Materials science, and more precisely crystal growth, is a full scientific branch gathering together physics, chemistry, crystallography, metallurgy, engineering and computing, in the aim of producing the wanted material with the desired properties. The complexity and the richness of novel materials, as well as the oncoming demands in terms of energy saving, efficiency, improving quality of life, challenge every day physicists and chemists with the need of new and better crystalline materials, both for fundamental research and applications.
The Laboratory for Materials Processing and Crystal Growth of the Department of Quantum Matter Physics (DQMP) of the University of Geneva belongs to the Optics and Crystal Growth Group lead by Prof. Dirk van der Marel. The main mission of the LCG is to provide the research activity of the group, as well as that of the whole DQMP, with the crystalline and polycrystalline materials needed for experimental research in solid state physics. Moreover, a strong effort of the LNG is devoted to the search for novel materials with potential applications in novel electronics. The LNC has external (both national and international) collaborations on a variety of materials as well.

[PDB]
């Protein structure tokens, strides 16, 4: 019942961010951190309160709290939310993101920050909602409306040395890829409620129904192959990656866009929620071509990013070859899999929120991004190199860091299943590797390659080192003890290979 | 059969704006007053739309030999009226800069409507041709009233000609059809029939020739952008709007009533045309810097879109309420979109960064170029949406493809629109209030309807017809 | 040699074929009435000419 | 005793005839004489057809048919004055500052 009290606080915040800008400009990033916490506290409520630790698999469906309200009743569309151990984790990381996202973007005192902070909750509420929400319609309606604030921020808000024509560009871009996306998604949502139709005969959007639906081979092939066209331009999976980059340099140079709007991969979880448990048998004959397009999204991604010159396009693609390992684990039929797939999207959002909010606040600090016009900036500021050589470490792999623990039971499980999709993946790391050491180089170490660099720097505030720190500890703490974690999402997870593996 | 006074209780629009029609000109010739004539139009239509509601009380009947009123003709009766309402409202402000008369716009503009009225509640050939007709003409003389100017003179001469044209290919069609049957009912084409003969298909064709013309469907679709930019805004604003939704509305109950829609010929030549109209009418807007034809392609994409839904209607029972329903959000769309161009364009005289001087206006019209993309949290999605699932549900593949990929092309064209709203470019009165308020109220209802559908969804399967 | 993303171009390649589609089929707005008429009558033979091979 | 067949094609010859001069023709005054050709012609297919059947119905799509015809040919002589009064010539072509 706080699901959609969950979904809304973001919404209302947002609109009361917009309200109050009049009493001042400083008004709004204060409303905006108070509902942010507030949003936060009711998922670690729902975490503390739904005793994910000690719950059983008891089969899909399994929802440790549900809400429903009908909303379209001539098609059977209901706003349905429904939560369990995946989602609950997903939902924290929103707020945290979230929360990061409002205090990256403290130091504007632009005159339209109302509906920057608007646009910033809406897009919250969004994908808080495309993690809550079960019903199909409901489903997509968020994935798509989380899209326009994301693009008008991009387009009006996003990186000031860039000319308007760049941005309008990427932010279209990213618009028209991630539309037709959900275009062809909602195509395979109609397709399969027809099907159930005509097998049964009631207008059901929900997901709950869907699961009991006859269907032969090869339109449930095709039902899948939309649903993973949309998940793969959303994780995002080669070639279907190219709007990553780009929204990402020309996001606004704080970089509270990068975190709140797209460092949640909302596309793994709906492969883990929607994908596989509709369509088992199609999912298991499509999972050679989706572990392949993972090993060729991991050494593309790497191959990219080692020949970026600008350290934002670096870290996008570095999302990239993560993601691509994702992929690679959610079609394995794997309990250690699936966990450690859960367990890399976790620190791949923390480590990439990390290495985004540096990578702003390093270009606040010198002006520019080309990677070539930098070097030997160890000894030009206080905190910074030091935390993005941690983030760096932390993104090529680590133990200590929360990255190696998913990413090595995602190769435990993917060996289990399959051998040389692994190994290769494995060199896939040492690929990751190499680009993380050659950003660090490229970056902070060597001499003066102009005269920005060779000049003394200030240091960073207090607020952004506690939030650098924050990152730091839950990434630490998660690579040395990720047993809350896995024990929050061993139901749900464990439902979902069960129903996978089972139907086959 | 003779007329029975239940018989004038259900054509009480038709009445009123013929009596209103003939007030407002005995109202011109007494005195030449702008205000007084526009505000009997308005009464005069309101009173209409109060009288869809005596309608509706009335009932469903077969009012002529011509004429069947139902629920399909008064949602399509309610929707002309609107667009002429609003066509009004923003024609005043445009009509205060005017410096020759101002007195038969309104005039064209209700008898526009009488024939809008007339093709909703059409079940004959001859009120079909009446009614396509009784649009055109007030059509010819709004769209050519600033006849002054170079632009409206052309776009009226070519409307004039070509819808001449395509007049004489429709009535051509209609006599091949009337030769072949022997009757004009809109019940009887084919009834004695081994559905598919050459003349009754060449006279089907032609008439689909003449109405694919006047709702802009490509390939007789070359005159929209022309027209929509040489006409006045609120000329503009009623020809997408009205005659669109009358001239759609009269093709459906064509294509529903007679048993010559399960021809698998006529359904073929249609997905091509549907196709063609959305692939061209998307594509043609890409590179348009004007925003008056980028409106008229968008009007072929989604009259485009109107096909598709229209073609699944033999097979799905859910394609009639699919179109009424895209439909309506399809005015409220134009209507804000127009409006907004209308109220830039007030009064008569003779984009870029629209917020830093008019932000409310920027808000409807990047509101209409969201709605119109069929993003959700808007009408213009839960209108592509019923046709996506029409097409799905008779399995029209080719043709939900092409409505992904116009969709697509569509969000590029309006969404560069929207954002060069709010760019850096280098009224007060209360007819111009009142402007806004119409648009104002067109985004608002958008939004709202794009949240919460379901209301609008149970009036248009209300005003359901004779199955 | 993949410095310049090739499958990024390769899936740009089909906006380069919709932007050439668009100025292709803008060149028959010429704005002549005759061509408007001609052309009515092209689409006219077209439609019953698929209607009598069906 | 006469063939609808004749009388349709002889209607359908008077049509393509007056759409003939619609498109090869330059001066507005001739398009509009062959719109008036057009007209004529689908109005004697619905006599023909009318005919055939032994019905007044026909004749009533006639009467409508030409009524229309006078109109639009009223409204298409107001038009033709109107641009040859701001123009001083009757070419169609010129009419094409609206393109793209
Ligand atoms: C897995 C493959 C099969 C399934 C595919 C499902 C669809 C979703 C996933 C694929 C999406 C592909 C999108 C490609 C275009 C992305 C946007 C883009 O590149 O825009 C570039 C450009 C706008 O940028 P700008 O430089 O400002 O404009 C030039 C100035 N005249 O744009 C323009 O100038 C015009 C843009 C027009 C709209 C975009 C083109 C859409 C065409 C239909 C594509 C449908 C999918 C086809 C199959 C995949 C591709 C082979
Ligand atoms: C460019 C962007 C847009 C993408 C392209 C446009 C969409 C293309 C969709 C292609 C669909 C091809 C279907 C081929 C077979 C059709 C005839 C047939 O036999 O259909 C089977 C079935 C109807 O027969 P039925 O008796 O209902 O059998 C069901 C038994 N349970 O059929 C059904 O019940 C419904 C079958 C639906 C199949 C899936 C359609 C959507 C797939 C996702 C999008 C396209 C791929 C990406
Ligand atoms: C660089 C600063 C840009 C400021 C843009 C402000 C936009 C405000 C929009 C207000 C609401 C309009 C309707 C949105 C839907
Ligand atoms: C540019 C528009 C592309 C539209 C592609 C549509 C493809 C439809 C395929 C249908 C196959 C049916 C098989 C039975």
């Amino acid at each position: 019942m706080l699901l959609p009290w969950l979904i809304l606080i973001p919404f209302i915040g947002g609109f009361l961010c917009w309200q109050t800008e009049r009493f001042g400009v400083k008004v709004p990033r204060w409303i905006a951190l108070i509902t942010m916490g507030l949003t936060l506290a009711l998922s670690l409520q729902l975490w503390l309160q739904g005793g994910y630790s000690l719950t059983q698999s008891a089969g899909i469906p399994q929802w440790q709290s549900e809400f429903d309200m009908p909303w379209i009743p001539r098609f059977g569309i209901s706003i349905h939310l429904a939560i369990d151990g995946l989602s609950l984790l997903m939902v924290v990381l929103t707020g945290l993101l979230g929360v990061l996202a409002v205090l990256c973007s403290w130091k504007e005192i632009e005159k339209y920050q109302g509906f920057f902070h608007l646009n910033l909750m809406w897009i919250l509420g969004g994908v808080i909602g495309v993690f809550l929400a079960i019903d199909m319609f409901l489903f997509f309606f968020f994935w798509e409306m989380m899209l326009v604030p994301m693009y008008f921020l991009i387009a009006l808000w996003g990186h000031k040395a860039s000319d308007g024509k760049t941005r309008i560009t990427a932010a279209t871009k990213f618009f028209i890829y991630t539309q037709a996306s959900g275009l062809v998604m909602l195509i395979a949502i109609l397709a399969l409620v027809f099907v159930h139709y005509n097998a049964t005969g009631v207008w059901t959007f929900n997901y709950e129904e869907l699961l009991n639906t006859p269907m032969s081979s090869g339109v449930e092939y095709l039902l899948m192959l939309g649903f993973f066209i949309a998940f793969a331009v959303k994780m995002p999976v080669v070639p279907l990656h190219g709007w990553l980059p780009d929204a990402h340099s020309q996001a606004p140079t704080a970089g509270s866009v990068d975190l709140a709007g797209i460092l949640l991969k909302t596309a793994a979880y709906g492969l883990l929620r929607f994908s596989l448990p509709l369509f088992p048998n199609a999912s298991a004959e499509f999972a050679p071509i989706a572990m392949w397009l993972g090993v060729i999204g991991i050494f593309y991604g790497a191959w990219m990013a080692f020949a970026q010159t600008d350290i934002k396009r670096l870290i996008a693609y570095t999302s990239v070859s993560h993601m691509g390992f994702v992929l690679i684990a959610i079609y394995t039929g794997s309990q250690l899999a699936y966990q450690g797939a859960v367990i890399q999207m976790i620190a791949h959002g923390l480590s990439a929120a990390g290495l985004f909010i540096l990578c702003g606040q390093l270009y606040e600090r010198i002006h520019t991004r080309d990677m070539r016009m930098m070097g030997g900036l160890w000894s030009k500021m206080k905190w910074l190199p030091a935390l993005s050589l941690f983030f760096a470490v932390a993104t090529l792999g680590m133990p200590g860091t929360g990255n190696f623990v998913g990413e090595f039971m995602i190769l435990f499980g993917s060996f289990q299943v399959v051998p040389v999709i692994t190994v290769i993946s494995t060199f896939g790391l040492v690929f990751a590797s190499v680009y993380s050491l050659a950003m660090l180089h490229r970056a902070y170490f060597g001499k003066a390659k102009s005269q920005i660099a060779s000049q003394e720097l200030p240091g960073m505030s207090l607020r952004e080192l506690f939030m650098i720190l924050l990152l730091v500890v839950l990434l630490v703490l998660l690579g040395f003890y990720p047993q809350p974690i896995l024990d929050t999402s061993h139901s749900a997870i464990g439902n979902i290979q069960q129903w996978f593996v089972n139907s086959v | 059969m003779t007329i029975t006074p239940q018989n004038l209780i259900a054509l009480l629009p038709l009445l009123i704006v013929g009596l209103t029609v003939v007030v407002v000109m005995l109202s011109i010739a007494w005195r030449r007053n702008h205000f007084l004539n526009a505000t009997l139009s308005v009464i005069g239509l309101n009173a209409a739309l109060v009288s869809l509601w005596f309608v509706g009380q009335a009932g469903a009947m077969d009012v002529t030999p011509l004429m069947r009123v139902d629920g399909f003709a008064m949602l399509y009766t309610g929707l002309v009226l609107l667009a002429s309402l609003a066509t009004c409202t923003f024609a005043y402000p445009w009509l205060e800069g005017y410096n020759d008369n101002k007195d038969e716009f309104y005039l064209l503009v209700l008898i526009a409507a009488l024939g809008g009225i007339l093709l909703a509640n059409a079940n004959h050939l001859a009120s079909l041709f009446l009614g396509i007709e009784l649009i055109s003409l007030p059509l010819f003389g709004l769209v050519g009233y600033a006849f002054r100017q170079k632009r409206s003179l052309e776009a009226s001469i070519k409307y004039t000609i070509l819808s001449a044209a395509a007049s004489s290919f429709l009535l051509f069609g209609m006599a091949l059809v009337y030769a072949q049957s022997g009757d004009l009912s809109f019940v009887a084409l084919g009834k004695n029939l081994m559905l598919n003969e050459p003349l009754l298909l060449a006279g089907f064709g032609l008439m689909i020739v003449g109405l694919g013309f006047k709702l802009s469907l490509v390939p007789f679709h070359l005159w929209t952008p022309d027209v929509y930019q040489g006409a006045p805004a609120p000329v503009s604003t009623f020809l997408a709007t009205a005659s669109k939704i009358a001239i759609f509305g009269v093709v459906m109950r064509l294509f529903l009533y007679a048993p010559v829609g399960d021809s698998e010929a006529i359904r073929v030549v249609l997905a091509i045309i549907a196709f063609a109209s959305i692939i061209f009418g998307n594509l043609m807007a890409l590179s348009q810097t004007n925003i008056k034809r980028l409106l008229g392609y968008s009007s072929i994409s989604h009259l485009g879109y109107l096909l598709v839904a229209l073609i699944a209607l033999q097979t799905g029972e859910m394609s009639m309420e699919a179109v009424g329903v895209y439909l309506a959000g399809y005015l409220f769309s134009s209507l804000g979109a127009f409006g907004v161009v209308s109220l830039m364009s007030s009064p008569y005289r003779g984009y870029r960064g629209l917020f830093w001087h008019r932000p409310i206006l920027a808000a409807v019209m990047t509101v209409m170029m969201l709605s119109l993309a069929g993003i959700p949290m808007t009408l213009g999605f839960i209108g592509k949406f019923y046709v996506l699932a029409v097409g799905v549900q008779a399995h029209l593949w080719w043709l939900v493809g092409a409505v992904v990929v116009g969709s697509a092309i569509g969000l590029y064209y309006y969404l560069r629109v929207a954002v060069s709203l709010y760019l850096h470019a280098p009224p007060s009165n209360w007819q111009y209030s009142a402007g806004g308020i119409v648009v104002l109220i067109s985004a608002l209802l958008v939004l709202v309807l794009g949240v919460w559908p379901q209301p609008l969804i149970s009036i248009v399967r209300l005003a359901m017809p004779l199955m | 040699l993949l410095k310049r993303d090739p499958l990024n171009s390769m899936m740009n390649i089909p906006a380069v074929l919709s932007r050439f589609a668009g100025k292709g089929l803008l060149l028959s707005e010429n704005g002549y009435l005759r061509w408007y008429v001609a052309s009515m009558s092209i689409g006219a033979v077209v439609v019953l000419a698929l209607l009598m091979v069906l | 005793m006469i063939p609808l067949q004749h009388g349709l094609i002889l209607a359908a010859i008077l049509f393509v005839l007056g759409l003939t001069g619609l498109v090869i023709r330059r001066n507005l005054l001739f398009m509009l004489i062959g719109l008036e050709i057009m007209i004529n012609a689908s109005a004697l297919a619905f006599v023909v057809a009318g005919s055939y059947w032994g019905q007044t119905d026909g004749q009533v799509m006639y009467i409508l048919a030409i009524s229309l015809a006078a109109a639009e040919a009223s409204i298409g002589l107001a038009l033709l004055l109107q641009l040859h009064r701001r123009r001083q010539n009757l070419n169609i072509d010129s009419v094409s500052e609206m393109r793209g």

The materials processed, grown and investigated at the LNC include:
- High-Temperature Superconducting Cuprates
- Fe-based Superconducting Chalcogenides and Pnictides
- 2D Transition Metal Dichalcogenides
- Other layered semiconducting materials (“tetrel”-pnictides, layered halides,…)
- Transition Metal Silicides
- Correlated Transition Metal Oxides
The laboratory is equipped for the production of crystals of various and very different materials, thus allowing a large versatility in research on quantum materials: image furnaces for Travelling Solvent Floating Zone, HF induction furnaces for Czochralski growth, even in oxidizing atmosphere and from levitating melt, arc furnaces, high-T high-P cubic anvil press, high-p(O2) furnaces (100bar), two- three- and five-zone tubular furnaces, many furnaces for solid state reactions under various conditions.
The activity of the laboratory is carried out by a team of 1 staff member, 1-2 post-docs, 1 graduate student and 1 technician.